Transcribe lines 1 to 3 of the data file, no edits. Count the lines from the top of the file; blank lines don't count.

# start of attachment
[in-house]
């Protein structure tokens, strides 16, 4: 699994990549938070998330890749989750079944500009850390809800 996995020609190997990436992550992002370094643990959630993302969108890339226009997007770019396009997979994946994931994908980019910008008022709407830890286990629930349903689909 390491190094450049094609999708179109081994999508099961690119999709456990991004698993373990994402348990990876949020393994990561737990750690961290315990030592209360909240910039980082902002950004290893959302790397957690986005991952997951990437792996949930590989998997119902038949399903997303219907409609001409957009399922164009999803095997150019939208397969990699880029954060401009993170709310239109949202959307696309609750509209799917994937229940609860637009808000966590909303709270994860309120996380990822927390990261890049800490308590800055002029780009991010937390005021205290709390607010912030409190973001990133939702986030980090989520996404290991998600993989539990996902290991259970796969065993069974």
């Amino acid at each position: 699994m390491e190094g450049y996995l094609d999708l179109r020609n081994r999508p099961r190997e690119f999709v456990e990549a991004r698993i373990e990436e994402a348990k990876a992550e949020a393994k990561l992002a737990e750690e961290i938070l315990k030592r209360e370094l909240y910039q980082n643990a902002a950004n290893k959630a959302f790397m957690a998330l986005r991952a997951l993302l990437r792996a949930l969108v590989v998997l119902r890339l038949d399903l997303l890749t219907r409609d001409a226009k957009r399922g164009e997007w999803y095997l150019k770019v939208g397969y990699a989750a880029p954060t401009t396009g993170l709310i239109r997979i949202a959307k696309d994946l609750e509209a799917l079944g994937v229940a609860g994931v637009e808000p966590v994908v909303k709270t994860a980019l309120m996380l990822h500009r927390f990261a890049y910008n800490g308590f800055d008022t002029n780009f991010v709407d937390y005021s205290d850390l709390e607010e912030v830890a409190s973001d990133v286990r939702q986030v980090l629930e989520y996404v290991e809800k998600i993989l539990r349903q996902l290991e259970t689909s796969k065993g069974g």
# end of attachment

[in-house]
């Protein structure tokens, strides 16, 4: 699994990549938070998330890749989750079944500009850390809800 996995020609190997990436992550992002370094643990959630993302969108890339226009997007770019396009997979994946994931994908980019910008008022709407830890286990629930349903689909 390491190094450049094609999708179109081994999508099961690119999709456990991004698993373990994402348990990876949020393994990561737990750690961290315990030592209360909240910039980082902002950004290893959302790397957690986005991952997951990437792996949930590989998997119902038949399903997303219907409609001409957009399922164009999803095997150019939208397969990699880029954060401009993170709310239109949202959307696309609750509209799917994937229940609860637009808000966590909303709270994860309120996380990822927390990261890049800490308590800055002029780009991010937390005021205290709390607010912030409190973001990133939702986030980090989520996404290991998600993989539990996902290991259970796969065993069974």
């Amino acid at each position: 699994m390491e190094g450049y996995l094609d999708l179109r020609n081994r999508p099961r190997e690119f999709v456990e990549a991004r698993i373990e990436e994402a348990k990876a992550e949020a393994k990561l992002a737990e750690e961290i938070l315990k030592r209360e370094l909240y910039q980082n643990a902002a950004n290893k959630a959302f790397m957690a998330l986005r991952a997951l993302l990437r792996a949930l969108v590989v998997l119902r890339l038949d399903l997303l890749t219907r409609d001409a226009k957009r399922g164009e997007w999803y095997l150019k770019v939208g397969y990699a989750a880029p954060t401009t396009g993170l709310i239109r997979i949202a959307k696309d994946l609750e509209a799917l079944g994937v229940a609860g994931v637009e808000p966590v994908v909303k709270t994860a980019l309120m996380l990822h500009r927390f990261a890049y910008n800490g308590f800055d008022t002029n780009f991010v709407d937390y005021s205290d850390l709390e607010e912030v830890a409190s973001d990133v286990r939702q986030v980090l629930e989520y996404v290991e809800k998600i993989l539990r349903q996902l290991e259970t689909s796969k065993g069974g």